There has never been any sort of moral outrage about ethics in games or games journalism in Japan along the lines of Doritogate for example, or GamerGate, and consequently, readers are probably less cynical about editorial coverage.
(I make no comment or judgement on the morals or ethics of that; but for developers who want to get their game in front of players who might be interested in it, it is certainly an advantage.)
(I did discover that there are a lot of western sites who offer paid reviews of mobile games; but most of them seem to have more writers than readers so I figure Japan still comes out on top here).
What's my motivation?
It feels like it might also be easier for developers to come up with a hook for journalists to hang their stories on in Japan, too.
In Europe it feels like journalists will only write about your game if you have an angle that they think will really drive readers to their website.
In Japan, by contrast, if you can get access to the right celebrity (something I touched upon in a previous column), then there will always be someone, somewhere in Japan, who will write about your game.
For us, the news that Diego Maradona will be the face of our game has generated a ton of coverage, for example.
Worth the hassles
There are still challenges for western developers trying to run PR campaigns in Japan, of course.
Running PR campaigns in a different country can be logistically difficult, for example, in terms of creation of assets, and tailoring your messaging to local markets.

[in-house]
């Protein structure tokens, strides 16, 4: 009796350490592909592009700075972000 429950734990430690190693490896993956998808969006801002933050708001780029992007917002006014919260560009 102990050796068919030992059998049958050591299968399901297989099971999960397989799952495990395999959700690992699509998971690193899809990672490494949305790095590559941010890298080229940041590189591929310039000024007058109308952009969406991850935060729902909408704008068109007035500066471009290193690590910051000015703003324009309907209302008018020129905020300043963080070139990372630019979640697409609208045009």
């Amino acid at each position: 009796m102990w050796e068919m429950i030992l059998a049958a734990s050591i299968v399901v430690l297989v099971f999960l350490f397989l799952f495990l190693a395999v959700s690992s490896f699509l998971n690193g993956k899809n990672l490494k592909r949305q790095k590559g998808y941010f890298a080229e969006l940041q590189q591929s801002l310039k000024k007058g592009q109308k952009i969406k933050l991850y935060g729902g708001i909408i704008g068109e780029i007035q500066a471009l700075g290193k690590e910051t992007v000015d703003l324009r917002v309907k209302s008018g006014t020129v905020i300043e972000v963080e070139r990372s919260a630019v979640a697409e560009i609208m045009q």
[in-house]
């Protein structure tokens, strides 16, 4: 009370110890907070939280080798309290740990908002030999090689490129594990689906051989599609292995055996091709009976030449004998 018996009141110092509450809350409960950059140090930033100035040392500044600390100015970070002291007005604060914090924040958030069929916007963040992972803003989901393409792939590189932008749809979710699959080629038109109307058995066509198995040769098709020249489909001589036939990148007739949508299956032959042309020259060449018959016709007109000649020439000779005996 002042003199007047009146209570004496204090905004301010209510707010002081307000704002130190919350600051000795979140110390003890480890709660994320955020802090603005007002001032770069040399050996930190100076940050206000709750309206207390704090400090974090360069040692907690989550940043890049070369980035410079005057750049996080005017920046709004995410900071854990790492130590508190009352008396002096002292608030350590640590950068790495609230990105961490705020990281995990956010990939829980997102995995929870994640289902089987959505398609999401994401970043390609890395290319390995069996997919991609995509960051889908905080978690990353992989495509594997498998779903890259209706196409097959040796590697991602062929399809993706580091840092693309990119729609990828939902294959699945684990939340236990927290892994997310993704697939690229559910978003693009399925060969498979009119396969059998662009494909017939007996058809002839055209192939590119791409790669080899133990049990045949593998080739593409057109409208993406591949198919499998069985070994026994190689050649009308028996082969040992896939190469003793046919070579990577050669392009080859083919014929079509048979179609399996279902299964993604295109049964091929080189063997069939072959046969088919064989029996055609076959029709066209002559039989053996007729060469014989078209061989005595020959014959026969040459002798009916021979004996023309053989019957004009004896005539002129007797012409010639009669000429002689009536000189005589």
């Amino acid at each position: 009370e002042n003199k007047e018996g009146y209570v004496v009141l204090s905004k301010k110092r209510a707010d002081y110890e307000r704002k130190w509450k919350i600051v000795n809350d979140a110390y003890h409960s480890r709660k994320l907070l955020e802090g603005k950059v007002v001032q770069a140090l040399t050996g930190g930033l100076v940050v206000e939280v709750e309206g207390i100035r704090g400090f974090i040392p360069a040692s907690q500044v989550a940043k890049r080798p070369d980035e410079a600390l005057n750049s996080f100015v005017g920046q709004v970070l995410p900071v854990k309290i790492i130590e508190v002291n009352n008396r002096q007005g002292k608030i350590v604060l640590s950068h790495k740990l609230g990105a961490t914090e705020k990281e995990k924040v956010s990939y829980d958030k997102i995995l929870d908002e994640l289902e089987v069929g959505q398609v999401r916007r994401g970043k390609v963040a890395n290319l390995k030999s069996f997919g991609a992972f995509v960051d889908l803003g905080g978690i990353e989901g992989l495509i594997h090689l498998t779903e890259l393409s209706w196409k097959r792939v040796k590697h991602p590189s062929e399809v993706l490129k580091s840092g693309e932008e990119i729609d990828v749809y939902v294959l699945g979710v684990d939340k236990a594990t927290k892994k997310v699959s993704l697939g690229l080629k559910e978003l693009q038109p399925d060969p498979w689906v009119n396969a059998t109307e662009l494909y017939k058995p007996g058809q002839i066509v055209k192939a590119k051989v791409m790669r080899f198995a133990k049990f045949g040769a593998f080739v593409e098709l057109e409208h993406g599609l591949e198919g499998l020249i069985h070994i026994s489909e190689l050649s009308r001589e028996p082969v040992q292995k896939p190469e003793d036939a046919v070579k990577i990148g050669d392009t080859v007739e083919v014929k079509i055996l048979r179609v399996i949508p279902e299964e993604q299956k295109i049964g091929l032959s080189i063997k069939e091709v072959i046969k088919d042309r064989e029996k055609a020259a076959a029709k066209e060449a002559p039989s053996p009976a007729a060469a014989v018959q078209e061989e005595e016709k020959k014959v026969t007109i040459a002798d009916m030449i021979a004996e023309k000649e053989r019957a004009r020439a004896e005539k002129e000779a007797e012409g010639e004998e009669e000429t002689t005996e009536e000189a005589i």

The rewards of a successful PR campaign can certainly make it worth trying to engage with these struggles.David McCarthy
And if you don't speak the local language, then, yes, that presents its own difficulties, obviously.
The growing importance of 'influencer' marketing and the ever expanding ecology of youtubers and streamers and so on is also challenging to negotiate in a foreign country.
Japan has a long history of livestreaming type content but finding your way around which influencers are likely to actually reach your target audience can be a struggle without local help.
But the rewards of a successful PR campaign can certainly make it worth trying to engage with these struggles.
Not only can it help generate installs (or pre-registrations); it can also help your target audience understand your game if it's a niche one (and if you are importing a western game into Japan, the chances are that to local audiences it is indeed a niche one!).
In any case, if you need any more help or advice with PR, don't hesitate to get in touch.
For us the results of our PR activities in the west remain to be seen.
But we will keep trying to make sure that the game finds its way to people who are going to enjoy playing it.